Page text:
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GALIG gene expression induces apoptosis in cultured cells through a pathway still under investigation. It is highly expressed in leukocytes but weakly detectable in bone marrow, suggesting a role in the myeloid lineage homeostasis. We show here that GALIG-induced cell death is counteracted by the overexpression of MCL-1, a pro-survival member of the Bcl2 family. Moreover, during spontaneous neutrophil apoptosis, a substantial increase in GALIG gene expression is observed : GALIG still opposes MCL-1. Finally, in bone marrow and peripheral blood cells from patients with Acute Myeloid Leukemia type 2, the level of GALIG transcripts is massively down-regulated when compared to their normal counterparts, while MCL-1 is expressed to the same extent. These data suggest that GALIG could be a key player in the cell death pathway involved in leukocytes homeostasis and myeloid malignancies.
Galig, a gene embedded within the galectin-3 gene, induces cell death when transfected in human cells. This death is associated with cell shrinkage, nuclei condensation, and aggregation of mitochondria. Galig contains two different overlapping open reading frames encoding two unrelated proteins. Previous observations have shown that one of these proteins, named mitogaligin, binds to mitochondria and promotes the release of cytochrome c. However, the mechanism of action of this cytotoxic protein remains still obscure.
Galectin-3 internal gene (Galig) was recently identified as an internal gene transcribed from the second intron of the human galectin-3 gene that is implicated in cell growth, cell differentiation, and cancer development. In this study, we show that galig expression causes morphological alterations in human cells, such as cell shrinkage, cytoplasm vacuolization, nuclei condensation, and ultimately cell death. These alterations were associated with extramitochondrial release of cytochrome c, a known cell death effector.
We previously reported that alternative transcripts were initiated within the second intron of the human Galectin-3 gene (LGALS3), We now demonstrate that these transcripts arise from an internal gene embedded within LGALS3 and named galig (Galectin-3 internal gene). Tissue-specific expression of galig was assayed by screening of several human tissues. Contrary to LGALS3, galig appears to be tightly regulated and principally activated in leukocytes from peripheral blood. Cloning and characterization of galig transcripts revealed that they contain two out-of-frame overlapping open-reading frames (ORFs). Transfection of expression vectors encoding enhanced green fluorescent protein (EGFP) chimeras indicated that both ORFs could be translated in proteins unrelated to Galectin-3. The ORF1 polypeptide targets EGFP to cytosol and nucleus whereas ORF2 targets EGFP to mitochondria. These results revealed the exceptional genetic organization of the LGALS3 locus.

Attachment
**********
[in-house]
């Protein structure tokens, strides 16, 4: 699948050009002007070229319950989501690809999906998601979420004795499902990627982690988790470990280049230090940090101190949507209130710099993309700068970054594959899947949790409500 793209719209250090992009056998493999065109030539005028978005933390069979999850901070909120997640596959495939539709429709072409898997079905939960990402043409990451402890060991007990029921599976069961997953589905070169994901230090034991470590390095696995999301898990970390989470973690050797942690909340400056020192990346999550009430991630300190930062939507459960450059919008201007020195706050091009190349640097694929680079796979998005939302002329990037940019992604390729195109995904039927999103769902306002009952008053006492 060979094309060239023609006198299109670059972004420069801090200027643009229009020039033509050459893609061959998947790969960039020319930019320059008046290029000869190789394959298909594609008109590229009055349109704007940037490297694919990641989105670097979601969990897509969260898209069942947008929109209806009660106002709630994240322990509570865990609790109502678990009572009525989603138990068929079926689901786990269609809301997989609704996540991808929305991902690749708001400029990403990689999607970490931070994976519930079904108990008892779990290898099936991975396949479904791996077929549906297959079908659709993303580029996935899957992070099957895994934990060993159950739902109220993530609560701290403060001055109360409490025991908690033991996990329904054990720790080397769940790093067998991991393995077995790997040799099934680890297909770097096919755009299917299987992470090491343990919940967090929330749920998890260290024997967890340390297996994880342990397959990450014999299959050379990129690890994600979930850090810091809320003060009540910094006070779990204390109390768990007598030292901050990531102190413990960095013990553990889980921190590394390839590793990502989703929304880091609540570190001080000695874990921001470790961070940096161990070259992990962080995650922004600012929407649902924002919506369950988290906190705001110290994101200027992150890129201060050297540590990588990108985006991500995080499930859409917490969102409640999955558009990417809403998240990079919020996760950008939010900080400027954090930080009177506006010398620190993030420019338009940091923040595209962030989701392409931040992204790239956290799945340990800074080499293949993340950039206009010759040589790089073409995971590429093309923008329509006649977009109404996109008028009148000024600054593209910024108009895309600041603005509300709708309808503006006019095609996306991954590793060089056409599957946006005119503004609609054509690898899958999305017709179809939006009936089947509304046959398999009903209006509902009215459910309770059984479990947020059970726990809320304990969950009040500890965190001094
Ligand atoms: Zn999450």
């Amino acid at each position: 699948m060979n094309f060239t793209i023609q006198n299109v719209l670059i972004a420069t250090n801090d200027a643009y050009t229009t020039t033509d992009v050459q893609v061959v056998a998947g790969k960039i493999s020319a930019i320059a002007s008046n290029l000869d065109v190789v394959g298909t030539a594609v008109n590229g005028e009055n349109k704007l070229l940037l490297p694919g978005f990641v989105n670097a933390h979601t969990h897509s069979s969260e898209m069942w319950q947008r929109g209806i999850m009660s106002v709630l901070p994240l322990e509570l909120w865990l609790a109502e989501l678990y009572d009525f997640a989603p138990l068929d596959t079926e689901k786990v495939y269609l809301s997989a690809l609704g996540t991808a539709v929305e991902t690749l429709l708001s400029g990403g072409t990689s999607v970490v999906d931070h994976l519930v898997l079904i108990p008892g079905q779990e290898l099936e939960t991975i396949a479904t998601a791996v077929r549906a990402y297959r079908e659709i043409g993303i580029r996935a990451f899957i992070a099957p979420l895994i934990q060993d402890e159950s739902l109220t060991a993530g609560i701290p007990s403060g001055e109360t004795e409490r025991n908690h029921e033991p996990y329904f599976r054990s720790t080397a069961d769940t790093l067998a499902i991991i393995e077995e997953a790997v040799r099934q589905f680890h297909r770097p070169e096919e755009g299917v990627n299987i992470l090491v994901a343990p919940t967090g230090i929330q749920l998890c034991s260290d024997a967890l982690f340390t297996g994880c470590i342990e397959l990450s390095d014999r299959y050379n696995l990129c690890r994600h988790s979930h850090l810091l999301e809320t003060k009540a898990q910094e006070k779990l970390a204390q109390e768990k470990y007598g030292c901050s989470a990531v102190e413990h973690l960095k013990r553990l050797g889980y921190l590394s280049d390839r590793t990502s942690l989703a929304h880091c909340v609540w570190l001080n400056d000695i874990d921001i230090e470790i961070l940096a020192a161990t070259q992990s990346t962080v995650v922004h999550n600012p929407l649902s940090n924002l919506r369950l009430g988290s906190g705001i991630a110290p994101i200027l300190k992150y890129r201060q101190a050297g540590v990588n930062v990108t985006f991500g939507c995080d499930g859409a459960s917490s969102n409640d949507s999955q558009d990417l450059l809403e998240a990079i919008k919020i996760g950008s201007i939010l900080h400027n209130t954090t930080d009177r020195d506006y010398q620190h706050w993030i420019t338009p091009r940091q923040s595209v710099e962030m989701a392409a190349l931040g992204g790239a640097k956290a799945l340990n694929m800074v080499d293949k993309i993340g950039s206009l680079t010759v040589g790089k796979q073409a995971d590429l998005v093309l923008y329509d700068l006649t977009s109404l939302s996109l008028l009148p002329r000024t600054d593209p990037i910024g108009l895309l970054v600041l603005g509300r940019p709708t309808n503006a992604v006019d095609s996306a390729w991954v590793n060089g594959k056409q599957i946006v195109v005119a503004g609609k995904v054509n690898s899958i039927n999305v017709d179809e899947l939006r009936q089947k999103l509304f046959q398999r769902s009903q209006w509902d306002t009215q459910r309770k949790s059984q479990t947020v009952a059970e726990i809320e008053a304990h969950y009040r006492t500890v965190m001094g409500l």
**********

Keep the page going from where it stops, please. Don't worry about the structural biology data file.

Two steroid 5 alpha-reductase isoenzymes catalyze the conversion of testosterone into dihydrotestosterone, the more bioactive androgen, which is essential for male phenotypic sexual differentiation and for androgen-mediated growth of such tissues and organs as the prostate. Inherited mutations in SRD5A2 cause male pseudohermaphroditism. The SRD5A1 and SRD5A2 genes encoding the steroid 5 alpha-reductase type 1 and type 2 isoenzymes have been previously assigned by in situ hybridization to 5p15 and 2p23, respectively.
Reactions of oestrogens and androgens at position C-17 are catalysed by 17 beta-hydroxysteroid dehydrogenases (17 beta-HSDs). Cloning of the cDNA of a novel human 17 beta-HSD IV and expression of its mRNA are described. A probe derived from the recently discovered porcine 17 beta-oestradiol dehydrogenase (17 beta-EDH) was used to isolate a 2.6 kb human cDNA encoding a continuous protein of 736 amino acids of high (84 %) similarity to the porcine 17 beta-EDH. The calculated molecular mass of the human enzyme is 79 595 Da. Other sequence similarities shared by the two enzymes are : an N-terminal sequence which is similar to that of members of the short-chain alcohol dehydrogenase family ; amino acids 343-607 which are similar to the C-terminal domains of a trifunctional Candida tropicalis enzyme and the FOX2 gene product of Saccharomyces cerevisiae ; amino acids 596-736 which are similar to human sterol carrier protein 2. The previously cloned human 17 beta-HSD I, II and III are less than 25% identical with 17 beta-HSD IV. mRNA for HSD IV is a single species of 3.0 kb, present in many tissues with highest concentrations in liver, heart, prostate and testes. When overexpressed in mammalian cells, the human 17 beta-HSD IV enzyme displays a specific unidirectional oxidative 17 beta-HSD activity.